--> ABSTRACT: Compositional Limitations on Rock Types Contributing to Zones of Sealing Phyllosilicate-Rich Fault Gouge, by Richard G. Gibson; #91019 (1996)

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Compositional Limitations on Rock Types Contributing to Zones of Sealing Phyllosilicate-Rich Fault Gouge

Richard G. Gibson

A common approach to fault-zone seal analysis in siliciclastic strata involves analyzing the lithologic composition of the displaced stratigraphic interval along a fault as a means of predicting the spatial extent of sealing phyllosilicate-rich gouge zones. It is often assumed that only the mudstones within the stratigraphic section contribute to the formation of this phyllosilicate-rich gouge. This study documents composition-dependent contrasts in natural deformational style of sandstones and mudstones that challenge this assumption.

Faulting of phyllosilicate-poor (<20%), porous sandstones results in the formation of deformation bands. In contrast, the deformation of mineralogically less-mature sandstones generates gouge with a fine-grained, phyllosilicate-dominated matrix. Capillary-pressure tests indicate that this phyllosilicate-rich gouge is capable of sealing large hydrocarbon columns, whereas the deformation bands generally do not have small enough pore throats to serve as good seals.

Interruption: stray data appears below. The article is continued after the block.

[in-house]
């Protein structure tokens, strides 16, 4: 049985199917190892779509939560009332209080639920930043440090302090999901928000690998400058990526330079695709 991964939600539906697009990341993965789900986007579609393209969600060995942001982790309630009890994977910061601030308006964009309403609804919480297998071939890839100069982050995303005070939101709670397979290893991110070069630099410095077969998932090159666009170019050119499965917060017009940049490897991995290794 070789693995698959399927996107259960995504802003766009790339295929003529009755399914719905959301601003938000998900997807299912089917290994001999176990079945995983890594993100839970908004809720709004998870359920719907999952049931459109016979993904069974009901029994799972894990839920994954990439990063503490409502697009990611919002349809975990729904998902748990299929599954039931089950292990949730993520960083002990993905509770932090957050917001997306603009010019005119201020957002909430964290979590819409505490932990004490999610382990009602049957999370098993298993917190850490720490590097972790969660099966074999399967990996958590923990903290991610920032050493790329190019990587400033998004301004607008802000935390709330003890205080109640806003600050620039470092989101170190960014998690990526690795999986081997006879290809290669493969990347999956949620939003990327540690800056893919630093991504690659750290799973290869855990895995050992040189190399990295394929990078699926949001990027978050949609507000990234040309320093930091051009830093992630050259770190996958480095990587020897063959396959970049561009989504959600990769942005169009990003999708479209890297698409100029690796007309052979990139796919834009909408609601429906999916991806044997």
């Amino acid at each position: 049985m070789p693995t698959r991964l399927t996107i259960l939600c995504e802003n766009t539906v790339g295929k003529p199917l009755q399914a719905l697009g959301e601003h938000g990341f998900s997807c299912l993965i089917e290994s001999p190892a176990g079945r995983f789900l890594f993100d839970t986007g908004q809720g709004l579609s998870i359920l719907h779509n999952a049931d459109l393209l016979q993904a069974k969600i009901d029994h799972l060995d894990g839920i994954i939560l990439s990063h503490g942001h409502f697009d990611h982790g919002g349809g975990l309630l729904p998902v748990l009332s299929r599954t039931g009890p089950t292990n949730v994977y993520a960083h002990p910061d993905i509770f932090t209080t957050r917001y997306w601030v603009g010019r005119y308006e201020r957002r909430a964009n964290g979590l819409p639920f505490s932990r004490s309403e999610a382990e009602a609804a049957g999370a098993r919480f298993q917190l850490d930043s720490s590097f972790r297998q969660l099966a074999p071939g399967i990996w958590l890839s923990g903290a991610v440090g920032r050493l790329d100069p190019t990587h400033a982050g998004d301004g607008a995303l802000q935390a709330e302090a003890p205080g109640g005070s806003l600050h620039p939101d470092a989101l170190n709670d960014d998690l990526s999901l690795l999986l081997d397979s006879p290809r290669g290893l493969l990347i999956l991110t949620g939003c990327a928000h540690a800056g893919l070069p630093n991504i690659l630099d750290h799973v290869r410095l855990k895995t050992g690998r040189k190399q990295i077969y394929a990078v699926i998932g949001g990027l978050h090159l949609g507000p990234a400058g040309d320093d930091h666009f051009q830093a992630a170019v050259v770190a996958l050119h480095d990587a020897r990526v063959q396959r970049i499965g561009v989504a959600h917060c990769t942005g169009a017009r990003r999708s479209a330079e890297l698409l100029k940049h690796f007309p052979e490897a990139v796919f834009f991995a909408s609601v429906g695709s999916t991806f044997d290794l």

Most mudstones deform by intergranular sliding and other grain-scale mechanisms to form "scaly" gouge typical of sealing "shale smear" fault zones. Other mudstones, however, deform by transgranular fracturing and brecciation, potentially leading to the formation of fluid conduits rather than seals. A transition in deformation mechanism from fracturing to intergranular sliding typically occurs when phyllosilicate content of the original mudstone exceeds 20-30%.

At natural conditions suitable for petroleum preservation, faulting of sandstones and mudstones containing in excess of 20-30% phyllosilicates generally produces phyllosilicate-rich fault gouge. Thus, during fault-seal analysis in siliciclastic sequences, this compositional criterion can be used to distinguish between lithologies that do and do not contribute to the formation of high-quality sealing fault gouge.

AAPG Search and Discover Article #91019©1996 AAPG Convention and Exhibition 19-22 May 1996, San Diego, California